Egypt’s splintering national unity was further fractured in the early hours of July 8 by a chaotic burst of dawn violence that left 51 civilians dead—all of them reportedly supporters of deposed President Mohamed Morsi and his Muslim Brotherhood. One security officer died in the violence, which took place outside the headquarters of the Republican Guard—where Morsi supporters have held a sit-in for several days in the belief that he is detained inside.
Confusion surrounded the massacre’s grisly aftermath, with both sides offering wildly conflicting versions of events. The army, in an official statement published by state-owned daily Al-Ahram’s website, said an “armed terrorist group” attempted to break into the Republican Guard headquarters in the early hours of Monday and “attacked security forces.” A military spokesman later asserted that the Brotherhood had gunmen firing from nearby rooftops. He warned that “interfering with Egypt’s national security will not be allowed.”
However the Brotherhood has presented reams of evidence—spent shell casings and hundreds of gunshot wounds—along with personal testimonies claiming their people were ambushed by soldiers, who fired live ammunition indiscriminately. The soldiers “started firing live rounds during the dawn prayers,” Brotherhood spokesman Gehad El-Haddad told Al Jazeera English. “After that it was a blood-bath, a massacre.”
Whatever the violence’s origins, the incident could have a catastrophic effect on Egypt’s bruised and fractious political atmosphere. Interim President Adly Mansour, four days into his administration, ordered an independent judicial inquiry into the events and repeated his call for national reconciliation talks—talks, he says, would include the Brotherhood if the Islamist group was willing to attend. But the prospect of that sort of reconciliation and reintroduction of the Brotherhood into Egypt’s political fold seemed dimmer than ever on Monday.
“This is going to be endless,” Amr Darrag, a senior Brotherhood official who resigned his cabinet post last week after Morsi’s ouster, told TIME. “We’re not even at square one, we’re moving back to where we were before the 2011 revolution.”
Perhaps even more worrisome than the Brotherhood’s reaction will be the effect this could have inside the ranks of the fledgling transitional post-Morsi coalition. The Salafist Nour Party announced its withdrawal from the coalition early Monday morning, but later softened its language to a mere “suspension” of its participation. And former senior Brotherhood official Abdel Moneim Aboul Fotouh became the first to call for President Mansour to resign over the incident.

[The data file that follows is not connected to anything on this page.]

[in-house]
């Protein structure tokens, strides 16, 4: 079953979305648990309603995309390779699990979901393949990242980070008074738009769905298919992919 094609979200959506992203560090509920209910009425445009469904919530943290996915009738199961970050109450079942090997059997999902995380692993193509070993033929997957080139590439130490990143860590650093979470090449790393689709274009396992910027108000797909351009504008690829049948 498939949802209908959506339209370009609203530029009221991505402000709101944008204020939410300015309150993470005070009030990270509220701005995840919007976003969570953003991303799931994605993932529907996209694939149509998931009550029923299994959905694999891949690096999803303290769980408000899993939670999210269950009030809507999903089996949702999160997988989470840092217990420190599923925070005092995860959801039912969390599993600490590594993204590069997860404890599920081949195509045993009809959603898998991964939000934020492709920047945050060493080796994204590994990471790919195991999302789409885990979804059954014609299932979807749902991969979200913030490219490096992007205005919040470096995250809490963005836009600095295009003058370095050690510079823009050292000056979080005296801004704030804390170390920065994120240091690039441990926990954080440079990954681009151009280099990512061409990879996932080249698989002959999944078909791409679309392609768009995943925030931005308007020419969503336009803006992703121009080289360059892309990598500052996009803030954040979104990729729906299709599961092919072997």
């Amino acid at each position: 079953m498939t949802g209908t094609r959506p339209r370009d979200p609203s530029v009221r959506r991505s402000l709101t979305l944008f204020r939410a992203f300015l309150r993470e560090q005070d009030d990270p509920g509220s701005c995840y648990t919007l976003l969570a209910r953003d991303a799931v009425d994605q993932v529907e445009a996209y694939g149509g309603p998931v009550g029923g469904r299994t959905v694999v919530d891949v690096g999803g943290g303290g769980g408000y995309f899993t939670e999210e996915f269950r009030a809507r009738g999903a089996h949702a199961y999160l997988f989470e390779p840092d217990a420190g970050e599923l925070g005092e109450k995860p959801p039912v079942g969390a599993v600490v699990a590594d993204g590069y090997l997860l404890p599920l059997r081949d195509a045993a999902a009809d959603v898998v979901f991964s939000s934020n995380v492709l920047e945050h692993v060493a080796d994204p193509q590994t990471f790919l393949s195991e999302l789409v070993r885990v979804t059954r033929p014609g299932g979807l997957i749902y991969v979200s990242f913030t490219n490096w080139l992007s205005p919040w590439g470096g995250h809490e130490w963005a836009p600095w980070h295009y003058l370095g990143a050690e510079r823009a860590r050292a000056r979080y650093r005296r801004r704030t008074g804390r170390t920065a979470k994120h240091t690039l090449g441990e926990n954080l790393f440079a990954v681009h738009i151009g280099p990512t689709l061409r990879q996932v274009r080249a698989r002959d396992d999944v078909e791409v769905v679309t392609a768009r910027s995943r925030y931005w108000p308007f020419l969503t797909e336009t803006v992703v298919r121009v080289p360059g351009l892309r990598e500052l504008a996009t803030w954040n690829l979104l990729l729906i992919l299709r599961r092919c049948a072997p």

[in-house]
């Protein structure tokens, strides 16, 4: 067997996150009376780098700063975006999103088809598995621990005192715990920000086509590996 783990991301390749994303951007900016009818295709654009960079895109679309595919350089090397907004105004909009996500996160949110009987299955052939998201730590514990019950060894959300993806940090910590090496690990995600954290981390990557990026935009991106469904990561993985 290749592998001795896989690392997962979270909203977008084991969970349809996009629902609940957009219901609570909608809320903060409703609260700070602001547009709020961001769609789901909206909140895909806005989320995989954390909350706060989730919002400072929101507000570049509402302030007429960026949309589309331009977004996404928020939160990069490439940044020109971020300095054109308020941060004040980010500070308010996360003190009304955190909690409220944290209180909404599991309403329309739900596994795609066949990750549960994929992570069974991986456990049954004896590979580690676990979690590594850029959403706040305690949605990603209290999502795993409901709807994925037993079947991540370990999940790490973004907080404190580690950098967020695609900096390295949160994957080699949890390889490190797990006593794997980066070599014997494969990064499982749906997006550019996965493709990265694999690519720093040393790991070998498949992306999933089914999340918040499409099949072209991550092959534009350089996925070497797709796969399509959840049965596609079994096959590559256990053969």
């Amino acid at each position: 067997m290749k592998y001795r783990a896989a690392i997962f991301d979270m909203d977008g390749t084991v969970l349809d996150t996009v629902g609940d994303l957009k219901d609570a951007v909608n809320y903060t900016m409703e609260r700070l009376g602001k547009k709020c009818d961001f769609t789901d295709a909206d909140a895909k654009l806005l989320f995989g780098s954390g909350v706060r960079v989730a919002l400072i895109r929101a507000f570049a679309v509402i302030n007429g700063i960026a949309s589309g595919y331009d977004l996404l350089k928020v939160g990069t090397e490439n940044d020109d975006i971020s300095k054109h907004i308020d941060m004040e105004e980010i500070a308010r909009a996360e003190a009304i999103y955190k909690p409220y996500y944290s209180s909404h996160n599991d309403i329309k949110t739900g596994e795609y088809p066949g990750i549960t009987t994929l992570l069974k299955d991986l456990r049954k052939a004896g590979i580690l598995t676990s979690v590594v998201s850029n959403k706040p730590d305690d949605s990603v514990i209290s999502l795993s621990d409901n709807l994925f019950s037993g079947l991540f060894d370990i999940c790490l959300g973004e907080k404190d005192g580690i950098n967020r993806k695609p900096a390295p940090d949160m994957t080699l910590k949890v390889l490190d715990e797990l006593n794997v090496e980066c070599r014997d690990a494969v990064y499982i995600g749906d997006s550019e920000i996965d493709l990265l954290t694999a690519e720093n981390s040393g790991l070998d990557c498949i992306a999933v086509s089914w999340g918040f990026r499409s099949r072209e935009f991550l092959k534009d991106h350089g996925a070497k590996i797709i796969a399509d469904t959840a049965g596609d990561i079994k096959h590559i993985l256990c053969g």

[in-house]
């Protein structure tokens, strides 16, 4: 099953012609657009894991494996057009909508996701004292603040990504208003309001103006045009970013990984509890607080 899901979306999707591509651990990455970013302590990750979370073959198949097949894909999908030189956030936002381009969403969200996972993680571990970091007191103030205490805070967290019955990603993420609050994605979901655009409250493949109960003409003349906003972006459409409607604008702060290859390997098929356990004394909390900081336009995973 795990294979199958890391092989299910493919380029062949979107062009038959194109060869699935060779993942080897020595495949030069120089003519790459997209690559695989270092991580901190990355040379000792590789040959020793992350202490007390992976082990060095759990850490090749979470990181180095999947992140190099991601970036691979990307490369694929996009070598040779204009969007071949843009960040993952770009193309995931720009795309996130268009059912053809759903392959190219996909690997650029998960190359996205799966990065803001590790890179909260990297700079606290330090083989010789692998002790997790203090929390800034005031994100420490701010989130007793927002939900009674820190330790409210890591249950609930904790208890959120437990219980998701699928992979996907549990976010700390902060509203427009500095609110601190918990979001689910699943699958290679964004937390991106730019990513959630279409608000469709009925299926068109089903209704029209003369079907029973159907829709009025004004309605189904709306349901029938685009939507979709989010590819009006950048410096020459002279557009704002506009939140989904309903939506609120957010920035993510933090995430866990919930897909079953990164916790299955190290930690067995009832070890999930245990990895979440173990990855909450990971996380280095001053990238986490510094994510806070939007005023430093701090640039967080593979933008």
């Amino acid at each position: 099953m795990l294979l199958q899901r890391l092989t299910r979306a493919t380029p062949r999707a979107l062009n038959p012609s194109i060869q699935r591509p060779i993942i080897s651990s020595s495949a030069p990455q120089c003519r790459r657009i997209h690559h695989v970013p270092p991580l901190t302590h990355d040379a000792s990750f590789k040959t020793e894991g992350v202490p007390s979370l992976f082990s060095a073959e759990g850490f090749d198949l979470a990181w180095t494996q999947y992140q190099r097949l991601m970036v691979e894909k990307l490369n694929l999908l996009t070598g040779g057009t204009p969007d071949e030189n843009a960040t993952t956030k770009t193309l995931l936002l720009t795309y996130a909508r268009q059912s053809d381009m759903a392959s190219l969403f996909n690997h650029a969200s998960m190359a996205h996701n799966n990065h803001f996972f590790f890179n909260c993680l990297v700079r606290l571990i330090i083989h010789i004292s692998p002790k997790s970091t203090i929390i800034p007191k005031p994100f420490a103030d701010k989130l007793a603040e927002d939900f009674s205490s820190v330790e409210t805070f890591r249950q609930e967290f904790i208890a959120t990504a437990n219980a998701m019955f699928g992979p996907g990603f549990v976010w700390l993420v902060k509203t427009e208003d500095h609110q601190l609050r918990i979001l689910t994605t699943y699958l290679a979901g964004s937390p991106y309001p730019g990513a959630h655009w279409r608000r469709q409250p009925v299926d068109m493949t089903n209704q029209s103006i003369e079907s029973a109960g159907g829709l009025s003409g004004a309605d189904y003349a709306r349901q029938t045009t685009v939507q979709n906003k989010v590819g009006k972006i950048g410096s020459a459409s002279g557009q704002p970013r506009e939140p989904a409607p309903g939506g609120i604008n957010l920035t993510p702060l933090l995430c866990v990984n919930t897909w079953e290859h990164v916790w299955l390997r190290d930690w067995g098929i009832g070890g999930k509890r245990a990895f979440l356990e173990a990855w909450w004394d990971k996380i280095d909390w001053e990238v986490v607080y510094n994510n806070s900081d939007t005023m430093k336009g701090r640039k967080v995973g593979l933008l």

Aboul Fotouh—a centrist who finished fourth in the first round of presidential elections last year—had supported the protests seeking Morsi’s early exit. But he had strongly opposed any sort of military intervention and conspicuously didn’t join the diverse array of political and social luminaries backing the military’s move.
The Nour Party, however, are active lynchpins of the new coalition; their presence among those publicly endorsing the military’s ouster of Morsi is a necessary element to counter Brotherhood claims that the entire affair is a thinly veiled war on political Islam. Their continued participation is so important that they were largely credited with single-handedly blocking the nomination of Mohamed ElBaradei, the Nobel laureate and liberal politico, as prime minister.
As Mansour and the military work to rally support and move through the transitional traumas, an increasingly hysterical nation will look to both sides to find a way back from this brink. There doesn’t seem to be much room to operate. For the new government and their hundreds of thousands of cheering supporters, the end of the Morsi presidency is a historical fact now. And for the Brotherhood—which has brought its own considerable support to the street—nothing less than his full reinstatement will bring them off the streets.
“It’s not even Morsi and it’s not the Brotherhood. It’s the act of aggression against legitimacy and the diversion of the democratic path. Once you lower your standards on that, everything is lost,” Darrag said. However, Darrag did seem to offer a potential olive branch, hinting that, should Morsi be released, he wouldn’t necessarily have to remain president for his full remaining tenure. “The president should come back, but after that anything can be decided,” he said. “The reconciliation talks could lead to all kinds of solutions.” But this glimmer of rapprochement remains for now obscured by Cairo’s latest scenes of death and bloodshed.
Khalil is a Cairo-based journalist and author of Liberation Square: Inside the Egyptian Revolution and the Rebirth of a Nation.